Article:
They Can't Take That Away From Me...

What a blur. That's what today's Breath of Life Olympic distance triathlon felt like.

I remember the race in flashes.  The chaos of entering the water and literally grappling with several people through the first buoy.  Elbows over other competitors' shoulders.  Elbows in my head.  My foot buried in a competitor's torso who grabbed my leg for momentum at a buoy.  Bedlam in the water.  The only way I can describe it more visually is that swimming in this break felt like watching the opening scene of Saving Private Ryan when the soldiers are scrambling underwater to get their bearings while their heart-rate is going through the roof from the panic.

Of course, there were no machine gun nests and pissed off Nazis at this event.

On second thought, bad comparison.

Back to the swim.  The water in Ventura Harbor is putrid.  The kind where you truly regret gulping in your mouth.  I thought so much about how awful the water was that a few times I had to re-focus my concentration on my swim stroke.  The color was just as bad.  Brown, murky, muddy...only punctuated by moments of jolting warm or coldness determined by whether you swam through someone's pee stream.  The ocean water was so thick the pee seemed to pool together, almost like an oil spill.

It was that kind of swim.  But the worst part was the course map itself.  Nobody -- not even the lifeguards stationed on paddle boards in the marina -- had any idea where they were during the swim.  You just sort of followed the people around you and hoped you weren't going too far off course. I got lucky.  My Garmin watch data map revealed only a few spots where I needed to recalibrate direction.

The uncertainty of my bearings and my displeasure with the water actually worked in favor of a personal best time.  I just wanted to get the hell out of the water, and because I wasn't sure when the turnaround was coming back to shore, I maintained a stronger pace than usual.  Therefore, I was literally astonished to find the shore on my right and catching glimpses of a cheering crowd when I thought I was just getting to the turnaround buoy.  At first I thought it was a different crowd watching from a separate viewing area.  Then, my foggy goggles spied arched balloons.

"I'm here already!" I exclaimed internally.

I made it out of the water in 24:55, by my Garmin watch.  Nearly five minutes faster than my Wildflower swim.

After a fairly quick transition, it was time to get my bike on.  I was encouraged to see my friend Chris just leaving the transition area, for that meant my swim time was even more competitive as that's his specialty. (Later, Stephanie would tell me that I was among the last two-thirds out of the water, causing her worry.)  My Fortius teammate, David, was nowhere to be found though.  He was long gone, perhaps with him my only shot at qualifying for the age-group national championships I coveted.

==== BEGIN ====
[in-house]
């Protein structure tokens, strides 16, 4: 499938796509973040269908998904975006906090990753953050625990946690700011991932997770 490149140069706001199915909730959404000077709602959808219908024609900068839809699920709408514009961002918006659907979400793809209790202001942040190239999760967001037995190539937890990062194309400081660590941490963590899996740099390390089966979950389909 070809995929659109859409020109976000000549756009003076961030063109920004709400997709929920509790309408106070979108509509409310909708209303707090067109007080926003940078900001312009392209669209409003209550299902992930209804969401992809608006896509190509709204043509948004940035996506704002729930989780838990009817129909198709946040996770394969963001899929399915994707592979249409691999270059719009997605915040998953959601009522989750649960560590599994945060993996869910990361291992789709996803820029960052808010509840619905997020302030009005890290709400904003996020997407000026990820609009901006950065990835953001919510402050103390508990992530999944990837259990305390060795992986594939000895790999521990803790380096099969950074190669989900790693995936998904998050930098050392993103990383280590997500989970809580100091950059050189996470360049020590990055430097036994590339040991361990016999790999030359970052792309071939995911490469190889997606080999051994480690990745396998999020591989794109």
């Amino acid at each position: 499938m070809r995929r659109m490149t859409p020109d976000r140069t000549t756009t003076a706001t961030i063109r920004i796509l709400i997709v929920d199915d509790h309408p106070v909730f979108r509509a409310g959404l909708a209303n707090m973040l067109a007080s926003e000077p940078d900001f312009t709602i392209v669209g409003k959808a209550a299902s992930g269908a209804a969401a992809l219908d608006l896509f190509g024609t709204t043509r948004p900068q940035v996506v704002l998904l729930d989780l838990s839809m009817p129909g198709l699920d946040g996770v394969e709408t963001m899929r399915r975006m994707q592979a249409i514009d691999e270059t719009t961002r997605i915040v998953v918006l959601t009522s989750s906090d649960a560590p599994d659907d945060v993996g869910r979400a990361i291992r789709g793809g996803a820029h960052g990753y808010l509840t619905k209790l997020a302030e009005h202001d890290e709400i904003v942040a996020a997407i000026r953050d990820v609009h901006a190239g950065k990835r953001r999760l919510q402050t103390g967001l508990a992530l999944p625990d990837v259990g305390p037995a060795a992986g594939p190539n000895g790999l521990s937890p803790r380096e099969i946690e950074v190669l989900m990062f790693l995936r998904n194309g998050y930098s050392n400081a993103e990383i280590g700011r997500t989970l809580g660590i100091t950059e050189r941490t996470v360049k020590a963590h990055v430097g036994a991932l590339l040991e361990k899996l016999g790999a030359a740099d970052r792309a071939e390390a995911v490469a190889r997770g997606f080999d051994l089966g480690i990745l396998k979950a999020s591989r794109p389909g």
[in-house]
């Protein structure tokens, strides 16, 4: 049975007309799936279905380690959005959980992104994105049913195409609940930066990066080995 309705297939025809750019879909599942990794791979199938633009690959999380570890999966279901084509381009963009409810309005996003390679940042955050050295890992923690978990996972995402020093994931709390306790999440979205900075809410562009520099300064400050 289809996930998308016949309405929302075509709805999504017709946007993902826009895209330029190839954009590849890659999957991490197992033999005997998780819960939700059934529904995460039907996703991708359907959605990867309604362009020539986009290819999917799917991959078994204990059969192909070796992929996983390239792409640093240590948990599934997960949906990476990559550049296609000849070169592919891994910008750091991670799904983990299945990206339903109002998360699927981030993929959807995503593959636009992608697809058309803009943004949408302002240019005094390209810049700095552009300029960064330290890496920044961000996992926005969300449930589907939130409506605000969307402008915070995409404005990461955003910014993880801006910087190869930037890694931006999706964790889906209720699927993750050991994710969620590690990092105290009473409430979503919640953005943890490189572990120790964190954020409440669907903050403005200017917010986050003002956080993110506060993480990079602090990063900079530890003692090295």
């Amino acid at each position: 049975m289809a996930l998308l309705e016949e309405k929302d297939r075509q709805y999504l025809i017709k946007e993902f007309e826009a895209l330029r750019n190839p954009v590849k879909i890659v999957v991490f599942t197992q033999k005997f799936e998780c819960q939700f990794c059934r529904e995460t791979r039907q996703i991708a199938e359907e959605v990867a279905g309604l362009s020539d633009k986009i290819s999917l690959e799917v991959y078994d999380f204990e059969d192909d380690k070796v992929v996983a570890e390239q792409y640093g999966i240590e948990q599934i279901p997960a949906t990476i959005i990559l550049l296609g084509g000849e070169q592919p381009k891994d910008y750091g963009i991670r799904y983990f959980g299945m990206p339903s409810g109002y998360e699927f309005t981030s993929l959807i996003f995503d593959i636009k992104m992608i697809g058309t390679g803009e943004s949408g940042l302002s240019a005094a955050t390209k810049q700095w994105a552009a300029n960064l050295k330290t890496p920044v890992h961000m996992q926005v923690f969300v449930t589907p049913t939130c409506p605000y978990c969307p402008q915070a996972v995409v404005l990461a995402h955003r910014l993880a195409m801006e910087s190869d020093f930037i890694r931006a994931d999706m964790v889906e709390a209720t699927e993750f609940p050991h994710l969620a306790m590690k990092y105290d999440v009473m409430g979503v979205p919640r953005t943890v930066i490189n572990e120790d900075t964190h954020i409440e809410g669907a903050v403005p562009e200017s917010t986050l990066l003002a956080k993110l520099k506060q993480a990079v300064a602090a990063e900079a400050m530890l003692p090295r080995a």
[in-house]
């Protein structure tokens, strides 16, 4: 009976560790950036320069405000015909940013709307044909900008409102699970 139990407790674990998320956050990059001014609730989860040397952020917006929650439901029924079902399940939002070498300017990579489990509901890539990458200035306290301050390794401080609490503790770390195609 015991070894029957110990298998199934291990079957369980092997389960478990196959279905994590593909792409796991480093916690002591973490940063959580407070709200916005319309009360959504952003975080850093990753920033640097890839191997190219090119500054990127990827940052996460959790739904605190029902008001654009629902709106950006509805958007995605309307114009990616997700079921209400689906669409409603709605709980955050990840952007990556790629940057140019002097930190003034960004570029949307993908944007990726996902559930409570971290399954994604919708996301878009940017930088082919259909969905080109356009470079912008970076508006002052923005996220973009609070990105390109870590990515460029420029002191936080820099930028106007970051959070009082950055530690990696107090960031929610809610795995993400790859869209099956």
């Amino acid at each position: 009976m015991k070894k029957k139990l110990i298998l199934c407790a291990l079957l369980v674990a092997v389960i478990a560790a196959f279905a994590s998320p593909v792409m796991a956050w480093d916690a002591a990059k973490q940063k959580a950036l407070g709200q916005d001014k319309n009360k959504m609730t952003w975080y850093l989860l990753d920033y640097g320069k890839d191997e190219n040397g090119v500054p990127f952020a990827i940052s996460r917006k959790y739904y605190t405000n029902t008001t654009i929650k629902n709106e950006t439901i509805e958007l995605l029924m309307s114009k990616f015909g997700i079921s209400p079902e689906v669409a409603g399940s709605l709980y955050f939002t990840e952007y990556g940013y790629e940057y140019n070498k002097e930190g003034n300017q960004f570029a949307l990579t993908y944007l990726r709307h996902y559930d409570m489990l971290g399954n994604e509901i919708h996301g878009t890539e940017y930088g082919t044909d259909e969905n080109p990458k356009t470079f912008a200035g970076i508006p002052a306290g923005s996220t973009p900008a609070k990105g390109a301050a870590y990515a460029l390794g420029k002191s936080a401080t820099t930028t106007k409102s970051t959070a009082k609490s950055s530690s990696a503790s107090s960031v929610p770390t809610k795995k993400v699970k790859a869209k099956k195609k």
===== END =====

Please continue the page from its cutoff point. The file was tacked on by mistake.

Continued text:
I vowed to catch him and Chris, though in my head I figured they were as good as gone.  They're both strong cyclists and runners, and with a couple-minute lead I wasn't sure if I could close the gap. It took all three laps of the course, but I found them on my final lap, on Victoria Avenue just past Gonzales.  We exchanged some friendly banter and then it was back to the races.

I felt strong on the bike today. I was rarely passed and while my back ached, little else did.  The difference of racing on a tri bike compared to a roadie cannot be understated.  Proper equipment -- including an aero helmet and race wheels, definitely makes a difference.  And I was able to catch my breath more easily after a hard swim.

Whatever gains I made with my sturdy Cervelo were returned thanks to the USAT, the governing body of the sport that officially sanctioned this race as an age group national qualifier.  Apparently I did something wrong during the race that warranted a two-minute penalty.  I have no idea about the infraction (I'll find out Tuesday according to the website), but I do know when it occurred. I believe it was on my second or third lap off Fifth Street.  A motorcycle pace vehicle with two riders pulled up alongside another rider and me.  The motorbike hovered at our pace, with the person riding in the second seat scribbling furiously into a notebook and then speeding away.  I had a sinking feeling that "something bad" just happened, but I seriously don't know what.  The experience felt akin to getting a moving speeding ticket.  The only thing missing was the pink receipt telling me when to appear in court.  At least I'd know what I did though!  I do know I had someone on my right who was slower than me, which pushed me wider in the left lane.  I remained within the legal cones and I ultimately passed that cyclist.  Moreover, despite yesterday's blog post, I strictly avoided drafting because I knew there would be serious penalties for doing so.  I truly, in my eyes, was following the rules of the road today.

When I learned of this penalty after checking the results this afternoon, I filed an immediate protest.  The penalty would cost me my well-deserved spot as a qualifier.  By one minute.  Two people with slower times will go to Alabama and I most likely won't. Rubbish!  I hope they know their spots are tarnished.  They were not faster than me.